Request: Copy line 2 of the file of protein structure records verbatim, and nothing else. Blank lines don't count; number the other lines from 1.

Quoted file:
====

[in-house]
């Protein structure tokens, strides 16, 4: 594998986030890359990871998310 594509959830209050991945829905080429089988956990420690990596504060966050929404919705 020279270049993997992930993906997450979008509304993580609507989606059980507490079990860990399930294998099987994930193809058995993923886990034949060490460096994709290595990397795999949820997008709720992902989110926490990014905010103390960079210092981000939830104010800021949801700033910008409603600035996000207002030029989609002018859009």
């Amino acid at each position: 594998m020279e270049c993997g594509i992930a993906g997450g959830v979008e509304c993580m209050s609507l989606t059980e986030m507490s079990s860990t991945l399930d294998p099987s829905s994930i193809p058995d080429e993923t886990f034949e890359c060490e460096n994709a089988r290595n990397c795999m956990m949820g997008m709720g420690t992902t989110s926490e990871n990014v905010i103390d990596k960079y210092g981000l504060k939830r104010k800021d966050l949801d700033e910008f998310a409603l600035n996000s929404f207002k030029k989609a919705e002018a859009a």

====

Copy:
């Protein structure tokens, strides 16, 4: 594998986030890359990871998310 594509959830209050991945829905080429089988956990420690990596504060966050929404919705 020279270049993997992930993906997450979008509304993580609507989606059980507490079990860990399930294998099987994930193809058995993923886990034949060490460096994709290595990397795999949820997008709720992902989110926490990014905010103390960079210092981000939830104010800021949801700033910008409603600035996000207002030029989609002018859009």